Variability of soil properties is common within Southern Piedmont fields. As a result, some areas need subsoil tillage while others do not. Newer technologies to map fields with GPS for yield and soil texture can be used to identify areas more likely to benefit from subsoil tillage. By identifying areas where subsoiling is not needed, these technologies reduce subsoiling costs. County-level soil maps available from the USDA Natural Resources Conservation Service can also help identify areas of fields needing special management. They include discussions of the textures typical of the surface and deeper horizons for soils in the county. Increasingly, new technologies help farmers predict and adjust to the variability that exists on their farms and to the changing demands of weather, markets and society.
Maintaining residue cover and adopting conservation tillage practices play an important role in maintaining or increasing yields (Table 20.1) . Yield changes can occur in the first year, depending on such factors as soil characteristics, environmental conditions and the farmer’s management intensity and experience. Due to variability in soil properties, measurable changes in the soil physical and biological properties that underpin yield gains usually require three to five years to occur.
Table of Contents
- Author and Contributor List
- Chapter 1: Introduction to Conservation Tillage Systems
- Chapter 2: Conservation Tillage Systems: History, the Future and Benefits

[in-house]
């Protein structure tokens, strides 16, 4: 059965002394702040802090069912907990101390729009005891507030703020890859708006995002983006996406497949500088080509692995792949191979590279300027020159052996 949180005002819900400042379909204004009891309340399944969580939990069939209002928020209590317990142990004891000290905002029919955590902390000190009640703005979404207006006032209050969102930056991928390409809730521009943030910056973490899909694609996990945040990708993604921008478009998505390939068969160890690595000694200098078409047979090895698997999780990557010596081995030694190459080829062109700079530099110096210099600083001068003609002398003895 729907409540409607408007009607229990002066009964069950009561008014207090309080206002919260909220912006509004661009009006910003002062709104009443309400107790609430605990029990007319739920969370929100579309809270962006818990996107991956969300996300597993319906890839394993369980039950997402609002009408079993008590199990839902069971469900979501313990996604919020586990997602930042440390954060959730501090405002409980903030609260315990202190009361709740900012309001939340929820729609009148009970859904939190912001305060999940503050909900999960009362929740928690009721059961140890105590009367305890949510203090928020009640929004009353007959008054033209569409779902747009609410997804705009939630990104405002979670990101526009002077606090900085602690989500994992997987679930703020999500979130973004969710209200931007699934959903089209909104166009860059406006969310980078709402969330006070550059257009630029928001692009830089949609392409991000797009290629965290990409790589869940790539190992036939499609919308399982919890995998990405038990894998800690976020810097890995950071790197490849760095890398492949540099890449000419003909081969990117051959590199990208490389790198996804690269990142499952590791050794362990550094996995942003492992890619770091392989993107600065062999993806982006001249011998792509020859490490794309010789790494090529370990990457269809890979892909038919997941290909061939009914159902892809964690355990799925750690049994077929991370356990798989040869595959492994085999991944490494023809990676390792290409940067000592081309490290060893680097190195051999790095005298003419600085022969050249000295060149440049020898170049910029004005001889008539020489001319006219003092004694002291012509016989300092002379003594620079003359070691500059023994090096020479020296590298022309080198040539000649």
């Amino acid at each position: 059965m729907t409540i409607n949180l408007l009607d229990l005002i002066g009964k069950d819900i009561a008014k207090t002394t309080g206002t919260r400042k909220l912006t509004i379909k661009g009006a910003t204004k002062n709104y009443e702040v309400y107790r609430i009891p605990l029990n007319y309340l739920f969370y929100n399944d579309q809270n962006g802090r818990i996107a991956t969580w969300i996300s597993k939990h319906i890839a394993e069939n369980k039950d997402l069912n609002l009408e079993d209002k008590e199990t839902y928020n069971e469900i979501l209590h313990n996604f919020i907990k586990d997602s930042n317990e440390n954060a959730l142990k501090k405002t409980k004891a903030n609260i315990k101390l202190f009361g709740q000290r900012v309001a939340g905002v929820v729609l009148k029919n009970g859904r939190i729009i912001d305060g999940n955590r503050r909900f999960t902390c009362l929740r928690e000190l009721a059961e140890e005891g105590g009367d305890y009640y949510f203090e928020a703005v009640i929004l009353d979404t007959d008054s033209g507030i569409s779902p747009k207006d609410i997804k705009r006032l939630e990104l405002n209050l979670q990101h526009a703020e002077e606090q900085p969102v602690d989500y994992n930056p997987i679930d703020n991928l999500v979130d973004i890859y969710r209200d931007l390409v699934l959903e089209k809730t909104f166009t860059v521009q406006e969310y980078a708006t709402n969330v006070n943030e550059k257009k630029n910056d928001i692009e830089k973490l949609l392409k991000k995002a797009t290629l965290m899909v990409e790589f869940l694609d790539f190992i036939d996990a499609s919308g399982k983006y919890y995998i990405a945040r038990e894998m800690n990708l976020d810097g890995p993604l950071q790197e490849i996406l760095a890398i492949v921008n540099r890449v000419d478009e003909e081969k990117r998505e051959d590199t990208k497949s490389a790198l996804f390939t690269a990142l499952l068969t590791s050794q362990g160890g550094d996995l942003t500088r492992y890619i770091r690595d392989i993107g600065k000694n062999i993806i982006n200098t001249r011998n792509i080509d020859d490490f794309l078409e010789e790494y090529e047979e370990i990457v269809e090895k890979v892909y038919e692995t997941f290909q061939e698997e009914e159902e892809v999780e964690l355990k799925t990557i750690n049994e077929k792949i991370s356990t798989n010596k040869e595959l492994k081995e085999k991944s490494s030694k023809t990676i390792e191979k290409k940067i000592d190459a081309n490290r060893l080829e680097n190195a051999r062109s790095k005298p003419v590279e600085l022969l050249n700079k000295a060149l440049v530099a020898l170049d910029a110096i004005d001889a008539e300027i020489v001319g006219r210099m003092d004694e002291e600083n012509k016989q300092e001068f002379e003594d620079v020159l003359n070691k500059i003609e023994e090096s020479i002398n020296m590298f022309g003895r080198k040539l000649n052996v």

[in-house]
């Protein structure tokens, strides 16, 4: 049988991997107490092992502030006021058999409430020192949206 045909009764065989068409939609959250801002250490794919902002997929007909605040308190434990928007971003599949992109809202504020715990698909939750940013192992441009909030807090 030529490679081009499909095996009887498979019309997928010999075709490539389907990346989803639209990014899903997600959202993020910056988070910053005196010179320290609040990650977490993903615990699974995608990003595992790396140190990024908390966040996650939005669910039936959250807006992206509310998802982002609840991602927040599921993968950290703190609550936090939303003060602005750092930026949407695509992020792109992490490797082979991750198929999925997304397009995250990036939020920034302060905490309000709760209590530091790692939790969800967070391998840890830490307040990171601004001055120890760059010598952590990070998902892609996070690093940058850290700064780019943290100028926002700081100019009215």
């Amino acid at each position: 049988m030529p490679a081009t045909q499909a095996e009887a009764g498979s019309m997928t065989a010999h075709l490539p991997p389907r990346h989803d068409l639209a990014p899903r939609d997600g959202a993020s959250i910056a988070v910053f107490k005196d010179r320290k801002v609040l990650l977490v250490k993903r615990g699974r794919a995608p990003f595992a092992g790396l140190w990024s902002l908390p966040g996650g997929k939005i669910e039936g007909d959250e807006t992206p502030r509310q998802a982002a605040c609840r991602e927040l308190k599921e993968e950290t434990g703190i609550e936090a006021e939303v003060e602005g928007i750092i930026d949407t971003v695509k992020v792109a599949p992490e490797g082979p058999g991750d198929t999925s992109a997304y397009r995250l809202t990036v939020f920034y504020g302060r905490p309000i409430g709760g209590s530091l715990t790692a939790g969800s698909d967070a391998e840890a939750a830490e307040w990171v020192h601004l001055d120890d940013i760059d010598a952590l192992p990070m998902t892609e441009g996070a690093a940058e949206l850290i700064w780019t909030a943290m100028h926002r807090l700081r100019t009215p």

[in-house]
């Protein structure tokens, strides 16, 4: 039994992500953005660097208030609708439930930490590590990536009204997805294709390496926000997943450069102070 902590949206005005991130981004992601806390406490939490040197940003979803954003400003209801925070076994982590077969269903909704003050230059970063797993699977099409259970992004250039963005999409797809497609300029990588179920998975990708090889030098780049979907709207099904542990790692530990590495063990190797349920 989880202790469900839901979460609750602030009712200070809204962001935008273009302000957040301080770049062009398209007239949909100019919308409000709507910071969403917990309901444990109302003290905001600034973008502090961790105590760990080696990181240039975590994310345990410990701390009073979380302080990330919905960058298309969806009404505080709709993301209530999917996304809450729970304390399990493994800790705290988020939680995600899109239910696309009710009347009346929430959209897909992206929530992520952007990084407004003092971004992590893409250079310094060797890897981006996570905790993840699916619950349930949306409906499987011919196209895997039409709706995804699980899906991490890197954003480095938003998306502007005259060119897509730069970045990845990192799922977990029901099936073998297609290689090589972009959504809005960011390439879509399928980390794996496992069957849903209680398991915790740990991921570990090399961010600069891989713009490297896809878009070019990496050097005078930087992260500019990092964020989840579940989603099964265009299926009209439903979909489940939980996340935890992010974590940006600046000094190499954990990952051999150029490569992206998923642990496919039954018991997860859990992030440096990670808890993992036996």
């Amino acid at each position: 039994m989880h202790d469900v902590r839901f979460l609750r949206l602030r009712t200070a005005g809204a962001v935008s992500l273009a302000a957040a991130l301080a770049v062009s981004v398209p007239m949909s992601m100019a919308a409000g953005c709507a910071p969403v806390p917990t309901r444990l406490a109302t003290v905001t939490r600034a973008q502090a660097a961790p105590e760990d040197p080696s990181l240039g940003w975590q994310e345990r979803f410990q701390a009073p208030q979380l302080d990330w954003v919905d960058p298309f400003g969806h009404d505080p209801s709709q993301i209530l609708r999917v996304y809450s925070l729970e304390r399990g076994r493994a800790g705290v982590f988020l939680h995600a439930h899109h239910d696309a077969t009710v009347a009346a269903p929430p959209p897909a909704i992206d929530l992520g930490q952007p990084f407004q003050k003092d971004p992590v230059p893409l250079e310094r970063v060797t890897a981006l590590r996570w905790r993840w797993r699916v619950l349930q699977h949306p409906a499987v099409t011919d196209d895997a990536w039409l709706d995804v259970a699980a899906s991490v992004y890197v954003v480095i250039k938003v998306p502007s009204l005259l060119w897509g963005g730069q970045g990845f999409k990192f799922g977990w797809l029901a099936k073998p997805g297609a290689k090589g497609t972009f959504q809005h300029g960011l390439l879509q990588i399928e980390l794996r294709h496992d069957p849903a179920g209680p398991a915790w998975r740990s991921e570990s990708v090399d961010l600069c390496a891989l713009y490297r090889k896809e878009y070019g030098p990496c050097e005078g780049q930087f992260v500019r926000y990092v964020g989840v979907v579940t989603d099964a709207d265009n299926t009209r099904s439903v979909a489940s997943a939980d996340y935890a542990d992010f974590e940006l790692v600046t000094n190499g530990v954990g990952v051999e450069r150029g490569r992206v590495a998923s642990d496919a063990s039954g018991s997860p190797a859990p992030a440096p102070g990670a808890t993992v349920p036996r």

- Chapter 3: Benefits of Increasing Soil Organic Matter
- Chapter 4: The Calendar: Management Tasks by Season
- Chapter 5: Cover Crop Management
- Chapter 6: In-Row Subsoiling to Disrupt Soil Compaction
- Chapter 7: Cash Crop Selection and Rotation
- Chapter 8: Sod, Grazing and Row-Crop Rotation: Enhancing Conservation Tillage
- Chapter 9: Planting in Cover Crop Residue
- Chapter 10: Soil Fertility Management
- Chapter 11: Weed Management and Herbicide Resistance
- Chapter 12: Plant-Parasitic Nematode Management
- Chapter 13: Insect Pest Management
- Chapter 14: Water Management
- Chapter 15: Conservation Economics: Budgeting, Cover Crops and Government Programs
- Chapter 16: Biofuel Feedstock Production: Crop Residues and Dedicated Bioenergy Crops
- Chapter 17: Tennessee Valley and Sandstone Plateau Region Case Studies
- Chapter 18: Southern Coastal Plain and Atlantic Coast Flatwoods Case Studies
- Cash Crop Selection and Crop Rotations
- Specific Management Considerations
- Case Study Farms
- Producer Experiences
- Transition to No-Till
- Changes in Natural Resources
- Changes in Agricultural Production
- Specialty Crops
- Why Change to No-Till?
- Supporting Technologies and Practices
- The Future
- Research Case Study
- Chapter 19: Alabama and Mississippi Blackland Prairie Case Studies
- Chapter 20: Southern Piedmont Case Studies